You design the microchip and software, and then all the operator has to do is tell it where to go. And go it does. It has no brain to speak of; it cannot reason, cannot change its mind, has no empathy, no compassion, no love, nor does it have ethics or morals; it just follows the instructions given to it by the human brain.
More and more, we rely on software to run our daily lives. It is the extension of our brain, doing tasks we either cannot do, or do not want to do ourselves. Just imagine how your life would run if it wasn’t aided by computers.
Do it now.
Imagine there are no computers in the world. Imagine what life would be like. Can you? Is it impossible to think of a time when we had no software control? Of course not. We got on fine without computers in the past, but we are building a society that relies on them; and that puts the hardware and the software companies in a very powerful position over us, don’t you think?
Some people have suggested that with the dawning of artificial intelligence, computers could one day run the world; but without us, they don’t exist, and cannot exist. Even people who predict that the machines will take over the world by “learning” how to make copies of themselves seem to forget that humans need to program them in the first place, and that programming skill comes out of the human mind – a mind so complex we don’t really understand the first thing about it. We are just the “users” of the software, not the programmers, so instead of concentrating on building a new brain (the computer) we understand, maybe we should try to understand our own brain first.
Who is the programmer?
Given the short space of time we have been starting to explore the world with our minds, I think it would be fair to say that we are on version 1.0 of the brain’s software. So we shouldn’t be surprised that we still murder each other, desire power and wealth, and spend most of our time in conflict with ourselves and each other. Let’s not feel too bad, we’re doing the best we can, given our limited insight and lack of an instruction manual! And that’s just it, isn’t it? We don’t have a “users guide” to the brain we can refer to, and make upgrades where necessary. It’s like being given the most complex piece of hardware and software available in the world, and someone saying “Get on with it.”
Or someone (like our parents, teachers, leaders etc.) saying “Yes I think this is how you use it,” without them having a clue either.
As you can imagine, it all starts getting pretty chaotic. And it’s not just one person; everyone wants to have a go at telling you how to use it! “No, do it this way,” “no do it that way,” “why don’t you try this?” “this is the solution!” It all seems a little bit ridiculous now, thinking about it! Imagine sitting in a factory at the mainframe with no idea what a mainframe is, and everyone telling you you’ve got to use it; except there is no instruction manual. Now all the other workers come in, and give you advice on how to use it. Would you understand how to operate it, or would you just be even more confused than before you sat down?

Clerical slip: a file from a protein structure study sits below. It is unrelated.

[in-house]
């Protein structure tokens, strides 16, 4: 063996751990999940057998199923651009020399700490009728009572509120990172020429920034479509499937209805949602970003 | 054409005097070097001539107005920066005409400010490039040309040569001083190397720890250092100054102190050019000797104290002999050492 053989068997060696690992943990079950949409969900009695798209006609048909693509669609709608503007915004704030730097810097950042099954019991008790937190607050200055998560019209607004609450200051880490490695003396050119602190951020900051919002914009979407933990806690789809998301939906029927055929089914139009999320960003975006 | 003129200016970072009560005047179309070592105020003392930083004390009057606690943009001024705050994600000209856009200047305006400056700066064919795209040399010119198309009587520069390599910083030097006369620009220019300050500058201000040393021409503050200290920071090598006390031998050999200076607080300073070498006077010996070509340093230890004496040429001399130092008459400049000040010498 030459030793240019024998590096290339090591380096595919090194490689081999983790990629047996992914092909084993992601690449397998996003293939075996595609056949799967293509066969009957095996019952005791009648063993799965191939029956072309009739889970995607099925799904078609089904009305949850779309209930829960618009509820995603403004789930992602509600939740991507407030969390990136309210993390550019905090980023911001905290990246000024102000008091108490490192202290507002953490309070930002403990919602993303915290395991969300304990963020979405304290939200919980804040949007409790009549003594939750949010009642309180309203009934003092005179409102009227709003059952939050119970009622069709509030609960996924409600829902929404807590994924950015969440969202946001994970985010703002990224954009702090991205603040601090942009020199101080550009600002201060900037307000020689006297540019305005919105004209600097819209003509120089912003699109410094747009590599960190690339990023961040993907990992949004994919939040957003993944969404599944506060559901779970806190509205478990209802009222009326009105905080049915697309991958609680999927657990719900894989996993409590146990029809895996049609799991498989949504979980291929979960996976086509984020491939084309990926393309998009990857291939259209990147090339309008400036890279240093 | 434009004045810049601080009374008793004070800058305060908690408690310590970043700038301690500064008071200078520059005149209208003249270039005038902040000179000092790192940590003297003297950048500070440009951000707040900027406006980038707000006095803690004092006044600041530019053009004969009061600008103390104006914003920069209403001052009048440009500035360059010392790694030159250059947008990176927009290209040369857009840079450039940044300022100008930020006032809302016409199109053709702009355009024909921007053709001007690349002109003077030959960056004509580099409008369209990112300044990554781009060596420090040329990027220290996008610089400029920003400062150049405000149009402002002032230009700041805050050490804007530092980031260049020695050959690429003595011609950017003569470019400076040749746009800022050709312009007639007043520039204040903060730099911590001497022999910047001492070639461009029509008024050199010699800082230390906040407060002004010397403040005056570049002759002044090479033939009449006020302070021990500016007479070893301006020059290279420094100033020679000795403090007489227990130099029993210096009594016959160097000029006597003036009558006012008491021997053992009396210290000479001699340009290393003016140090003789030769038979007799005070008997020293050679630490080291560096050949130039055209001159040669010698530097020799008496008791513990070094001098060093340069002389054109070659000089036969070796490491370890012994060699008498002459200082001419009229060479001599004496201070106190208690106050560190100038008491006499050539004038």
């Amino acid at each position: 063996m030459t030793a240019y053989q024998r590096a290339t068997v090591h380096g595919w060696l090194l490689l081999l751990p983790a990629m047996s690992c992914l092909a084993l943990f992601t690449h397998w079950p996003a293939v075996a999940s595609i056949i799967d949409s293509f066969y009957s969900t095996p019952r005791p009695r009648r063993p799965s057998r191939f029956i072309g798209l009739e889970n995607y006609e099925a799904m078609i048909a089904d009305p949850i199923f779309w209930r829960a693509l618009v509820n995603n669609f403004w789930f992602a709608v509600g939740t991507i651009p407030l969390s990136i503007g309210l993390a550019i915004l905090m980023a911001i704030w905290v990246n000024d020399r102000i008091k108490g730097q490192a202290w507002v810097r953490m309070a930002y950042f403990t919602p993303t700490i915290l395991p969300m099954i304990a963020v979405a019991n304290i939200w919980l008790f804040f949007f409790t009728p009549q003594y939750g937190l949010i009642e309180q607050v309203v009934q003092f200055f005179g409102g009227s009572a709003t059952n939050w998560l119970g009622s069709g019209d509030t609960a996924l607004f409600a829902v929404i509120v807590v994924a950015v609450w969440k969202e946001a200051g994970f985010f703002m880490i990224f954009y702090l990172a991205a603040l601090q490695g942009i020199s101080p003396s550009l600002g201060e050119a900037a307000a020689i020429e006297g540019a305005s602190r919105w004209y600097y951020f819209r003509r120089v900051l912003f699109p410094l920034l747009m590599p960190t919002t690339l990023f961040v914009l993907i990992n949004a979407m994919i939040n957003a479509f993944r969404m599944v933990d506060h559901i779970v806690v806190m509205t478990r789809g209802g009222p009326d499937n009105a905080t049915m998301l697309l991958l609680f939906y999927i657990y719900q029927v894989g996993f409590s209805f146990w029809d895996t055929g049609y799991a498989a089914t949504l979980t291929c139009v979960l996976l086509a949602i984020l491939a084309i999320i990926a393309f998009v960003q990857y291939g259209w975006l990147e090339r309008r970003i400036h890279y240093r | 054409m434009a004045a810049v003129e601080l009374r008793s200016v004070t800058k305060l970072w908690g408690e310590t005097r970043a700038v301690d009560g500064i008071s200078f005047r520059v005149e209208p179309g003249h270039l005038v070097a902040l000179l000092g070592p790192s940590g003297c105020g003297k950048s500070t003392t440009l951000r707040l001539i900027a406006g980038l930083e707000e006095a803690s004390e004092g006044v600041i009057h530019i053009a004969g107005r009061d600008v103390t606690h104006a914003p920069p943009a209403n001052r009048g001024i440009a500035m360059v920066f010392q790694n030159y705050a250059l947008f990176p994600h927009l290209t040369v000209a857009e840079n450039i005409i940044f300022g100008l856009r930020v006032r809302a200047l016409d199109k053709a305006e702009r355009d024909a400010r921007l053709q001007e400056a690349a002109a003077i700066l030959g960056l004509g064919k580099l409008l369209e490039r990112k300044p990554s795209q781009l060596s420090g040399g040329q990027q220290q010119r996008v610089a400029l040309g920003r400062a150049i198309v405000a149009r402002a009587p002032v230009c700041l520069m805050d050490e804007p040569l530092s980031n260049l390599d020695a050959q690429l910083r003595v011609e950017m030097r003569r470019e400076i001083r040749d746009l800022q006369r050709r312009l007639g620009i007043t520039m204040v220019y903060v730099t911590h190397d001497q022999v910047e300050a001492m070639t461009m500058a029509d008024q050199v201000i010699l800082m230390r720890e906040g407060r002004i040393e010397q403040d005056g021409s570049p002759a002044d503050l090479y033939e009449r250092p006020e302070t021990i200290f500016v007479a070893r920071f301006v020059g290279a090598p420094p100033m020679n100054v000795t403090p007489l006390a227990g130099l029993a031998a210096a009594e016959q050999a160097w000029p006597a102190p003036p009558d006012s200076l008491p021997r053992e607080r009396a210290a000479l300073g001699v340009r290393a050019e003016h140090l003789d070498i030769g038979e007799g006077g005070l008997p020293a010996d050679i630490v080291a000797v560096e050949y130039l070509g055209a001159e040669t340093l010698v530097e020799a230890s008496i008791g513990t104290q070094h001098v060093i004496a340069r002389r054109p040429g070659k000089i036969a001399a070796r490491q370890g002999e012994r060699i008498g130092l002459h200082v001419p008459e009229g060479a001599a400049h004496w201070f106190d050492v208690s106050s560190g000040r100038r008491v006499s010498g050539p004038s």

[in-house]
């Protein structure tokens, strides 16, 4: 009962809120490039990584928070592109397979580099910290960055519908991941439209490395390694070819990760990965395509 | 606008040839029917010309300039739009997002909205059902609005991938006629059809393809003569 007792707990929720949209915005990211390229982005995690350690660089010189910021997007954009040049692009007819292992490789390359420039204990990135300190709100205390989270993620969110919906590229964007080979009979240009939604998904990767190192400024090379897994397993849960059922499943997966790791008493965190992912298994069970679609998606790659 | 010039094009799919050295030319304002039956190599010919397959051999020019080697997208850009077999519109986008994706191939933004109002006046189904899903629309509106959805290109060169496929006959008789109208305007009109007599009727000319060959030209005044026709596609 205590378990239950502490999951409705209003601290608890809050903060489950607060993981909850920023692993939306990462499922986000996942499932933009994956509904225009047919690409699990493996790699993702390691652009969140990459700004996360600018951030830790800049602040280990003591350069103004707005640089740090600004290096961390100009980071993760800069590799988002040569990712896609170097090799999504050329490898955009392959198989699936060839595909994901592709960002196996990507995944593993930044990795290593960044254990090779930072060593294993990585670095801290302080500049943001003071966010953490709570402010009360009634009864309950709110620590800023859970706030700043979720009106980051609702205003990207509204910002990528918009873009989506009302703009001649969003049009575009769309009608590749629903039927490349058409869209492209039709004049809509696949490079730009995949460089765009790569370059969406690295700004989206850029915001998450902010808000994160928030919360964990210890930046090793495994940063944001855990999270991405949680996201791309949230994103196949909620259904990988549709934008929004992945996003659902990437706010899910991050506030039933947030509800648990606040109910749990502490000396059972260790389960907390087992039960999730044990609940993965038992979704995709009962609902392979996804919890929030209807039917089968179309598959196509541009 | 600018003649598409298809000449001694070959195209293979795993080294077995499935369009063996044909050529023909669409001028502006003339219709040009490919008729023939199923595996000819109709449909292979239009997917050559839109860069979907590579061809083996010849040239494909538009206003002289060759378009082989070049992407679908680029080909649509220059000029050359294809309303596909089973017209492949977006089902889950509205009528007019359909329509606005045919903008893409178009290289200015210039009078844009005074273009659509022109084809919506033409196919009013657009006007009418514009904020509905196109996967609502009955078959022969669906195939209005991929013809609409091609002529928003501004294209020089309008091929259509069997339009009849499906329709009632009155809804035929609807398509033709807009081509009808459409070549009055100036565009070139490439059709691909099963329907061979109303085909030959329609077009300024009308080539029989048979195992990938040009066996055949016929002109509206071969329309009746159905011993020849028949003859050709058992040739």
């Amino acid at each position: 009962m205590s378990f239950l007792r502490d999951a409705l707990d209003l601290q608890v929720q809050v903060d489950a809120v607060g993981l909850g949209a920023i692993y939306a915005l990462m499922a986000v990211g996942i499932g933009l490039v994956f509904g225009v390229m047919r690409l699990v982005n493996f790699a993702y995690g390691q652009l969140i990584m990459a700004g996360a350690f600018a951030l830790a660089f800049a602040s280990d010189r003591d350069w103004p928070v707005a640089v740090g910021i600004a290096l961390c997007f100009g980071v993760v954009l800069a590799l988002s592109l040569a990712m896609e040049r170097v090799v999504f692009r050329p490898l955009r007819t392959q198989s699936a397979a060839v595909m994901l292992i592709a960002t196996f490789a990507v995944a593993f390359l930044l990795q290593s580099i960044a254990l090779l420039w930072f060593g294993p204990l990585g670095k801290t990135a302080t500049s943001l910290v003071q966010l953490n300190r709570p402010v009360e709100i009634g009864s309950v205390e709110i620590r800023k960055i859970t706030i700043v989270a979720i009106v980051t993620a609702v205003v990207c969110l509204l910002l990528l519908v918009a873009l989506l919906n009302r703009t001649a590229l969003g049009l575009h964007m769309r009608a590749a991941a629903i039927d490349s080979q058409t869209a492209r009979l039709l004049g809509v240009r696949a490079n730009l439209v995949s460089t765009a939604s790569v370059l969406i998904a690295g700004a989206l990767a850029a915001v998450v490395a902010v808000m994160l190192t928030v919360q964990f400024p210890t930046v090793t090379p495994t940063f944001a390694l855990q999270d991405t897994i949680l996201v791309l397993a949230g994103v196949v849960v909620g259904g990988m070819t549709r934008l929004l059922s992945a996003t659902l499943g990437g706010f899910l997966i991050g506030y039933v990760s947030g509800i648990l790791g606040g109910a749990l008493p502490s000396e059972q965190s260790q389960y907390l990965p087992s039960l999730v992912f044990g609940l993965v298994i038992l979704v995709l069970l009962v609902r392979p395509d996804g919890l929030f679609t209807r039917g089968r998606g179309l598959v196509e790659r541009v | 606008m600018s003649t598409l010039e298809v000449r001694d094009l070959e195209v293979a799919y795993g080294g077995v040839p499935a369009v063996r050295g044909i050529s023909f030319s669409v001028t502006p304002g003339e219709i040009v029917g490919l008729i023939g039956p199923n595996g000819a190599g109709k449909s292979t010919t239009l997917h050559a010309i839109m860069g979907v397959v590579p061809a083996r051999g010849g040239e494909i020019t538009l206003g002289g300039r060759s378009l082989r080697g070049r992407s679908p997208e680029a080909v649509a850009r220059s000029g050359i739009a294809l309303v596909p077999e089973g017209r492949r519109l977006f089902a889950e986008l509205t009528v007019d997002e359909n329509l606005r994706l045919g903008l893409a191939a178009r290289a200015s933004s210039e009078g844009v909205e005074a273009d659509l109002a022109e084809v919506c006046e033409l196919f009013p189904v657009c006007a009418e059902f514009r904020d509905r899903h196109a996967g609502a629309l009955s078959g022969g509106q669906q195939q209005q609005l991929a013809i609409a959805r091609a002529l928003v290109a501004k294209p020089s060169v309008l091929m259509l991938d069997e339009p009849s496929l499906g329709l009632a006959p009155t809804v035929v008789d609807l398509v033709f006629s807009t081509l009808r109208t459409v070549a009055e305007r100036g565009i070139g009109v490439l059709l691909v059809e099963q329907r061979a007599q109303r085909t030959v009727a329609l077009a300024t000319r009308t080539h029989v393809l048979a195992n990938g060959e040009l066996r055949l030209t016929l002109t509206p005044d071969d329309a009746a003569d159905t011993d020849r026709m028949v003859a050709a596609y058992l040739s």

Think about it for a moment. You have the hardware. You have the software. No manual. And a thousand opinions. What’s going to happen? You’ve got it! Confusion. I don’t remember anything from when I was a baby, but I’m sure I made a lot of gurgling noises, wet myself often and made some nasty smells. My brain wasn’t even at version 1.0, it was probably in pre-beta testing (preliminary or testing stage of a software or hardware product). Slowly, but surely, it was given more instructions on how to operate, by someone who had gone through this exact same process themselves (still no manual). Over the years more and more software was added to the hardware to allow it to know what talking, going to the toilet, or having manners is, and finally at the age of eighteen, it is released into the world at Version 1.0. But where did the initial instructions come from, if we know that there is no manual? Surely, we must be able to go back to the beginning, where the first words were uttered, and find the manual; but there isn’t one, there never has been one.
Perhaps that is why so many people follow religions. Perhaps books like the koran and the bible are the user guide, and like so many software companies, god forgot to enclose the manual when he shipped the first product, and everyone had to wait thousands of years for it to arrive! Who knows?
I think it is fair to say that there was never a users guide to the brain.
Everyone just did the best they could, and muddled through life trying to make sense of everything, get enough to eat, have somewhere to live, and find a partner with whom to make a new member of the species.
It seems that nothing has really changed since our brains became developed enough to be able to process such complex information. Unlike the old mainframes, which have been replaced by new hardware and new software, we are still running the old trusty version 1.0 hardware and software.
We can’t blame people if they don’t live a perfect life and make mistakes. That’s just how it is.
This one’s faulty I want to exchange it
“We’re not happy with this version,” say some of you. “We want something better, we want an upgrade” and perhaps that’s what people think they are getting when they start following god’s user guide. But that cannot be the original, if we believe we have been on this planet in some shape or form for millions of years. After all, people who read these guides are still trapped by greed, power and desire. “Ah,” say you, “that’s because they haven’t been following the instructions,” and maybe that’s true.
But let’s move away from religion for a moment and have a look at this operating system ourselves. We know we can’t go to the shop and get a new one, so we’ll just have to “fix” what we’ve been given. By fix, I don’t mean just add more software; we need to go deep inside the mainframe and examine the code, line by line, to see where the fault lies; and from what I see around me in the world, there definitely is a fault.
In a way, when I have been writing, and you have been reading all the topics in this book, that’s what you and I have been doing. We have been examining the code like diligent programmers, and making adjustments where necessary so we don’t have any more faulty instructions like: